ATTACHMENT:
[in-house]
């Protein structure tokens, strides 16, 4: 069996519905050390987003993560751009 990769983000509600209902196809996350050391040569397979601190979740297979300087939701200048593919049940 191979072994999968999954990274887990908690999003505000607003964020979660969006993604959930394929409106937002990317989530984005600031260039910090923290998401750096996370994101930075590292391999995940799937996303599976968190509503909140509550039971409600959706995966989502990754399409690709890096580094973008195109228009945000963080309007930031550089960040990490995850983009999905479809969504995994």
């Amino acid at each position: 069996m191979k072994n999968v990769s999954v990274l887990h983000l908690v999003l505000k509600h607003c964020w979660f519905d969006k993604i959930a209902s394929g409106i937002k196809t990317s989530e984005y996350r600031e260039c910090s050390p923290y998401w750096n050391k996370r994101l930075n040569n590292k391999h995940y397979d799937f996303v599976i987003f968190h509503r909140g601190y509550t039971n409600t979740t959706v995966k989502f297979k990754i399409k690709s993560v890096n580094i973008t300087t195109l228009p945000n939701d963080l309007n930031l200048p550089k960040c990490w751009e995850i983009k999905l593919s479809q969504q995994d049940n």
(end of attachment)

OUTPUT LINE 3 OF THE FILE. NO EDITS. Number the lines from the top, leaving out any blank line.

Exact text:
């Amino acid at each position: 069996m191979k072994n999968v990769s999954v990274l887990h983000l908690v999003l505000k509600h607003c964020w979660f519905d969006k993604i959930a209902s394929g409106i937002k196809t990317s989530e984005y996350r600031e260039c910090s050390p923290y998401w750096n050391k996370r994101l930075n040569n590292k391999h995940y397979d799937f996303v599976i987003f968190h509503r909140g601190y509550t039971n409600t979740t959706v995966k989502f297979k990754i399409k690709s993560v890096n580094i973008t300087t195109l228009p945000n939701d963080l309007n930031l200048p550089k960040c990490w751009e995850i983009k999905l593919s479809q969504q995994d049940n």